Blackhole Exploit Kit introduced the lucrative but hazardous exploit-kit-ransomware combo with CryptoLocker back in 2013. Soon after, other exploit kits like Angler, Neutrino, Magnitude, and Rig followed suit. At least 18 percent of known ransomware families now arrive via exploit kits.
It should be noted that exploit kits have been distributing a plethora of threats as early as 2006. Since 2010, we’ve seen at least 100 exploits incorporated in more than ten kits. Ransomware comprise just one of the many possible threat types that exploit kits can deliver to vulnerable systems.
Ransomware has already raked in around US$209 million from enterprises alone in the first quarter of 2016. While data loss is an immediate ransomware risk, other ill effects include damage to brand and reputation and legal fines to additional costs to recover critical data do surface.
What makes exploit kits an effective means of delivering a myriad of threats? They require less user action, for one, as they take advantage of unpatched vulnerabilities in the most popular software. In the first half of the year alone, Trend Micro (with TippingPoint) and the Zero Day Initiative (ZDI) has already detected 473 vulnerabilities.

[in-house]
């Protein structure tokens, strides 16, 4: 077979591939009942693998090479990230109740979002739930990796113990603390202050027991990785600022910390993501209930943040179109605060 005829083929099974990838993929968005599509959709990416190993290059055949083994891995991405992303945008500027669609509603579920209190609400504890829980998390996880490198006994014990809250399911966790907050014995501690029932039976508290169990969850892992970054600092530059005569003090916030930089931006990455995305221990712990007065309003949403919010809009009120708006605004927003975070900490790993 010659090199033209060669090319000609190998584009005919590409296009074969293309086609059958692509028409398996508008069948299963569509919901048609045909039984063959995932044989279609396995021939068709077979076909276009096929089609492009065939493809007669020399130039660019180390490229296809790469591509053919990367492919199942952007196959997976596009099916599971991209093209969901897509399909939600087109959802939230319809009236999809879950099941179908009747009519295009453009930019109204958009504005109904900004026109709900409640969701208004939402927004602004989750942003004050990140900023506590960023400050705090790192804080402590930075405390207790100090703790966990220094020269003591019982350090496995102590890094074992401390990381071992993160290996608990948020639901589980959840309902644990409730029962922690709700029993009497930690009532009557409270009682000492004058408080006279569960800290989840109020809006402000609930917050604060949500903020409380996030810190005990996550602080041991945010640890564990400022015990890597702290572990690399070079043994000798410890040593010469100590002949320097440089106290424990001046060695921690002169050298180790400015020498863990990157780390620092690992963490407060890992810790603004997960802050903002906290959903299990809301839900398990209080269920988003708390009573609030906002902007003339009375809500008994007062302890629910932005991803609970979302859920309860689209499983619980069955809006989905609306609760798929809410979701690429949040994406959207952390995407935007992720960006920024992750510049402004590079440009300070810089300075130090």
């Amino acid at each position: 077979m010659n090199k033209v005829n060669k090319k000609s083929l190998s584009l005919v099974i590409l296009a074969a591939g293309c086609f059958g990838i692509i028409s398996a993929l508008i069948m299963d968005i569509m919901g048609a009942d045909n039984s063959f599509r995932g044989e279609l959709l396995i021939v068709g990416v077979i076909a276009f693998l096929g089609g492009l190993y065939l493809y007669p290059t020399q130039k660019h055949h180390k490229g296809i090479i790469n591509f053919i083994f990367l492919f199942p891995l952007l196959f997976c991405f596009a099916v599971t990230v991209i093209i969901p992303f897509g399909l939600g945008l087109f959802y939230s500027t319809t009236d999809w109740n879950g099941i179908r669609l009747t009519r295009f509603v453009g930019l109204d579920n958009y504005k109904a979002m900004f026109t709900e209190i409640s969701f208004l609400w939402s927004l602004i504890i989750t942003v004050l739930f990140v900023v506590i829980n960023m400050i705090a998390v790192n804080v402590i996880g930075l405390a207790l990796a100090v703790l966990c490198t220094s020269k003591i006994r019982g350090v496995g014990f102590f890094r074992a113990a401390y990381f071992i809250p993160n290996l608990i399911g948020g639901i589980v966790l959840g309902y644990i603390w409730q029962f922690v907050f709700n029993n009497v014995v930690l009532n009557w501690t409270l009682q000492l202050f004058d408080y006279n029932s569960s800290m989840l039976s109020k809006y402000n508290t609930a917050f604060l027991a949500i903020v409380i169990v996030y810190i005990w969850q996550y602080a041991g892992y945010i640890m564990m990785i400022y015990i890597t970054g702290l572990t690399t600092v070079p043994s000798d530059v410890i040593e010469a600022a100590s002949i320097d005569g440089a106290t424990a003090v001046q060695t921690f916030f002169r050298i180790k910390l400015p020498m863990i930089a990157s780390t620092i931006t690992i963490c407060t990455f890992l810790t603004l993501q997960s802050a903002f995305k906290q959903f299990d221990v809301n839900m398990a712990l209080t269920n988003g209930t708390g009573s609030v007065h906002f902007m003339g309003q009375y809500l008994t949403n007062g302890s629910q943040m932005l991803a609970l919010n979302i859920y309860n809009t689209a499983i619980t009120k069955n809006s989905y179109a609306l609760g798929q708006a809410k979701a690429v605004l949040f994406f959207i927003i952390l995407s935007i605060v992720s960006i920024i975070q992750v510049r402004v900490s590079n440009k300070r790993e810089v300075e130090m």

At any given time, networks will always have vulnerabilities, especially if they use legacy systems or software. Adding zero-day vulnerabilities to the mix turns system management into a constant race against time. IT administrators need to protect their networks even if security patches for zero-day exploits that are integrated into kits have yet to be released. They need to face various challenges like keeping mission-critical systems online while securing their network perimeters. It doesn’t help that they have to test patches prior to deployment. On average, enterprises need around 30 days for patch testing. These and other factors can introduce windows of exposure to threats brought on by exploit kits.
Windows of exposure tied to exploits that were integrated into kits in the first half of 2016
Patching is critical to mitigate risks that exploits pose. With the aforementioned challenges though, endpoint and network protection via Intrusion Prevention System (IPS) solutions are also a must. These technologies secure systems from zero-day and other vulnerabilities, even those for which patches will no longer be made available.
Read the attached guideon Exploits as a Service (EaaS) to learn how a company’s bottom line can suffer from related attacks and what it can do to secure its perimeter and data.
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